Our long-term goal is to establish permanent urban agriculture spaces in Vancouver and cities across Canada and maintain a community connection to these lands, so we’ll always have public access, education and community gardens; however, it is also in our interests to provide permanent growing space to urban farmers at some point, because this is what I really believe will create that farm to food connection.
A thriving community garden in an urban Vancouver neighbourhood. (Credit: AndreCarol / Flickr)
Do you think Vancouver has a thriving urban farming/local food scene? What more needs to be done? What is missing?
The focus on the community gardens aspect of urban farming is strong, but there is a growing movement pushing for urban farms to contribute to food security. This is where there can be improvements. The city has definitions for what a park or community garden should look like, but not many guidelines for urban farms. It’s unclear how produce can be sold. It’s unclear what the tax system is for urban farms that are not on Agricultural Land Reserves. It isn’t a problem. Urban agriculture is new, so there is a little lack of awareness about the need and benefits. Wouldn’t elementary school tours of a local urban farm be cool? Kids would understand the system. We need to increase the public understanding of how vital the local food system is to our economy and the social benefits of that connection.
Vancouver has the right seeds. There is a dedicated community of gardeners that wants this to happen and are in it for the right reasons. They are willing to do the work. We’ve also got strong voices from the city itself. City planners and staff are putting time towards this and its fits the Greenest City campaign.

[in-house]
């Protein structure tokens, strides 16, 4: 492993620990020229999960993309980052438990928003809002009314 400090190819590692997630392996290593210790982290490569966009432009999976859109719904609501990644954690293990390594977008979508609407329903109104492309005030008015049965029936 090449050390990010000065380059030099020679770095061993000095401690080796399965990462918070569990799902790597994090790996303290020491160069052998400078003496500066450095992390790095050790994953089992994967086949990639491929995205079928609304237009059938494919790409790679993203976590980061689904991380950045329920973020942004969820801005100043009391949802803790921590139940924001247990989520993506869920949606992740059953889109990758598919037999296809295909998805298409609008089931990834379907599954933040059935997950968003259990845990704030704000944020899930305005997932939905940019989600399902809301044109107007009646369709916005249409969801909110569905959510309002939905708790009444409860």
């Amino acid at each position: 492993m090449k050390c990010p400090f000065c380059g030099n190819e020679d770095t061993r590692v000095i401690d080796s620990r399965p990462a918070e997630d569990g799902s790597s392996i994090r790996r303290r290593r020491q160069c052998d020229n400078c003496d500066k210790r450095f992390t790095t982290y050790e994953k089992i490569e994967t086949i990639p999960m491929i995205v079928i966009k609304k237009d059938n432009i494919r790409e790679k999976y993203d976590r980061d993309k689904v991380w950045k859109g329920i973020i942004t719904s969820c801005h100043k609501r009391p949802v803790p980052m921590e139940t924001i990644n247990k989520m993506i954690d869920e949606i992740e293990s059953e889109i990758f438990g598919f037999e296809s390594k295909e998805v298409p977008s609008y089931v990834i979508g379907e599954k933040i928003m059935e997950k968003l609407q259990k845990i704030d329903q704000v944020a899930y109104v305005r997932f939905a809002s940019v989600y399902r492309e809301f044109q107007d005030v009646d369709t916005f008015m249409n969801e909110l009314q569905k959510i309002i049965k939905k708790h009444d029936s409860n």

Why do we need more local food in the city/urban core when we can still source food locally from places like the Fraser Valley?
The direct answer is that there are so many educational benefits when we connect people in the city to local food production. I think it’s important to realize that much of Metro Vancouver is INCREDIBLE farming land. And it’s mostly underneath urban areas, like Richmond’s strip malls. We also have unused space, like rooftops. It’s about not wasting opportunity. The social benefits of a family, a community, or even individuals enjoying their time in the garden is also a major motivator to promote urban farming.
A chef at Vancouver’s Fairmont Waterfront hotel harvests apples ripening among skyscrapers. Hotel accountants say the roof garden produces fruits, vegetables, herbs, and honey worth about $16,000 annually. (Photo credit turkeyjaws)
What spaces in the city do you think would be great locations for urban farming?
I like high profile areas that would increase public awareness. I like areas where lower income families can have access to fresh produce. I like areas with high immigrant populations, since many cultures place high value on producing their own food. And, for urban farms intent on serious production there are hidden, less-visible areas within industry where a farm can quietly do it’s business in the city.
Hotels, tourism locations could promote these ‘locally produced’ food sources. Also, there’s an incredible opportunity for restaurants to do the roof-top gardens. Finally, cultural institutions such as parks, schools and churches all have land. As urban farms, these spaces could provide great social opportunities for communities that would add value to their lives and provide social interaction.
If you are interested in learning more about urban farming, former city councilor and Business in Vancouver columnist, Peter Ladner, just wrote a book about it called the Urban Food Revolution. The authors of the best-selling novel, Hundred Mile Diet, are also from Vancouver!